The Korea Times published an interview with Dr. Hyun Jin Preston Moon during the Global Peace Convention 2023 held in Manila, Philippines. You can read the article below or the original version in full at the following link.
MANILA, Philippines – “A dream as a concept means nothing, but if people take ownership over that dream, that’s where change comes about.”
Hyun Jin Preston Moon, founder and chairman of the Global Peace Foundation (GPF), a non-profit organization, stressed the importance of the youth and a sense of ownership by each individual to bring peace and unification to the divided Korean peninsula.
The chairman, who founded the organization in 2009 to promote inclusive peacebuilding worldwide, has forged his way into Korea’s unification movement, launching a coalition called Action for Korea United (AKU) in 2012. The coalition brings together about 1,000 non-governmental organizations in Seoul to raise awareness and present a vision for the unification of the two Koreas, particularly among younger generations.
Noting that the younger generations could play crucial roles in solving the unification issue, Moon expressed concerns over how disinterested they are in the issue despite their potential to influence change.
“Young Korean people need to come out of their slumber. I realize that they have been misinformed in many ways, but I’m going to provide you the opportunity to know the truth and the solution to make your future better and brighter,” he said during an interview with The Korea Times at Manila Marriott Hotel in the Philippines, on Dec. 14.
“The young generation has a special opportunity in history where they can fulfill the unfulfilled dreams of their grandparents and their parents and be the architects of developing and building a new nation; a new nation that can live or strive to live up to the tremendously noble ideas … If the Korean young people can take ownership of it, believe me, this works.”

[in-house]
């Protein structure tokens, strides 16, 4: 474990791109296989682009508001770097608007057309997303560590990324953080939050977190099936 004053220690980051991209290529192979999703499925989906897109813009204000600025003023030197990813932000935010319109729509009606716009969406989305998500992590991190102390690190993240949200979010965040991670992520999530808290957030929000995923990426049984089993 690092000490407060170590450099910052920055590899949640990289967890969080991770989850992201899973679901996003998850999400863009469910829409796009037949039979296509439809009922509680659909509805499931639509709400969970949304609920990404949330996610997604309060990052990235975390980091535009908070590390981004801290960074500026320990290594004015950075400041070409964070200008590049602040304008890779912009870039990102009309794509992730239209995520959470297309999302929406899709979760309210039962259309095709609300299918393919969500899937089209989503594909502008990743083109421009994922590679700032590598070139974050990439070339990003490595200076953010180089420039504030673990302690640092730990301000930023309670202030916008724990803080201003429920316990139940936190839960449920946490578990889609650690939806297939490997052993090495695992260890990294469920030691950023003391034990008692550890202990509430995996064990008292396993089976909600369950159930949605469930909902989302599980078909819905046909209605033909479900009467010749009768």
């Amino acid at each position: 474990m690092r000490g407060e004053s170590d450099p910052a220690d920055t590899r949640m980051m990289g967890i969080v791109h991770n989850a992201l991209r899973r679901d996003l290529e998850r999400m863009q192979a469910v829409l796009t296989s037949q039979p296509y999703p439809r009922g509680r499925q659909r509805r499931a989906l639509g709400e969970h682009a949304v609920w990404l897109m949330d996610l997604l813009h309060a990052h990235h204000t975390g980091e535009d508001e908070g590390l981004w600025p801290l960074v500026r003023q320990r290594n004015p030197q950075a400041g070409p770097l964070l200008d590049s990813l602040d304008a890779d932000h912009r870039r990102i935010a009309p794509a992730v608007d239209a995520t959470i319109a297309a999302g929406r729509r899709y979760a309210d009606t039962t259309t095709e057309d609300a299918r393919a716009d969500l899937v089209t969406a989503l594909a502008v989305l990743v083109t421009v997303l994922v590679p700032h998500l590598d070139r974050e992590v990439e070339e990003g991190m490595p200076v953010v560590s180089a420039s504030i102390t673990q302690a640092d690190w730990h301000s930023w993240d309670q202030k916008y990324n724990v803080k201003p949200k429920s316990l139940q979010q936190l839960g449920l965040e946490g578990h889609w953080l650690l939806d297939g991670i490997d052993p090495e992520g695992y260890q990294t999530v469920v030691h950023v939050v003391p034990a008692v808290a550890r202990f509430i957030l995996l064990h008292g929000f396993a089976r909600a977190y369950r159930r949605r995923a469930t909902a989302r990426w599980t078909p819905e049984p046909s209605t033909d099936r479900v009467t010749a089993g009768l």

He explained that the widely-held notion that unification will bring about devastating aftershocks to the Korean peninsula is a miscoception caused by misinformation.
“There are so many models of successful transition and successful development that many academics have not really brought into the discussion. I will start to bring them in, but then it’s really up to the media to give that truth to the young people,” Moon said.
“So they realize that when I think about my future and I think about the challenges here in South Korea, instead of complaining about it, I can do something about it. Because unification will solve all the issues that I’m currently facing. Unification should be the issue of young people.”
Citing the current economic issues in the country, he added that once the younger generations are properly educated, they will come to understand that unification could provide solutions.
“The birth rate (in South Korea) is so low that you have fewer employees and yet you still have such a high unemployment rate that’s a huge indictment on the South Korean economy … You need to create greater incentives for people to participate in capital creation. That’s what’s going to build the engine of growth,” he said.
“If young people really understand the truth and the implications of unification, I know that they will be the greatest advocates for unification because it’s about their future.”
Moon’s 2016 book, “Korean Dream: A Vision for a Unified Korea,” presents his “Korean Dream” framework towards the practical process of reunification, laying out his prospect for a peaceful and united Korea.
In the book, he emphasizes Korea’s deep-rooted ideology of “Hongik ingan,” which means to broadly benefit all humankind.
“It’s not just about money at the end of the day, but it’s about living for something higher, something that is worth living for a higher purpose. Unification is a moral issue. It’s a human rights issue; a reflection on the Korean people in Korean character that we are allowing this to happen, especially people in the South, who are well-to-do and wealthy,” he said, adding the ideology should be reminded again to bring people together.
“Korea was divided by the ideology of the Cold War, but now in Korean society, it’s divided by many different factors … That’s why I emphasize the importance of Korean identity and that identity comes from our 5,000 years of history, especially the ‘Hongik ingan’ providential mandate that the Korean people create an ideal nation that can be the inspiration for all of humanity.”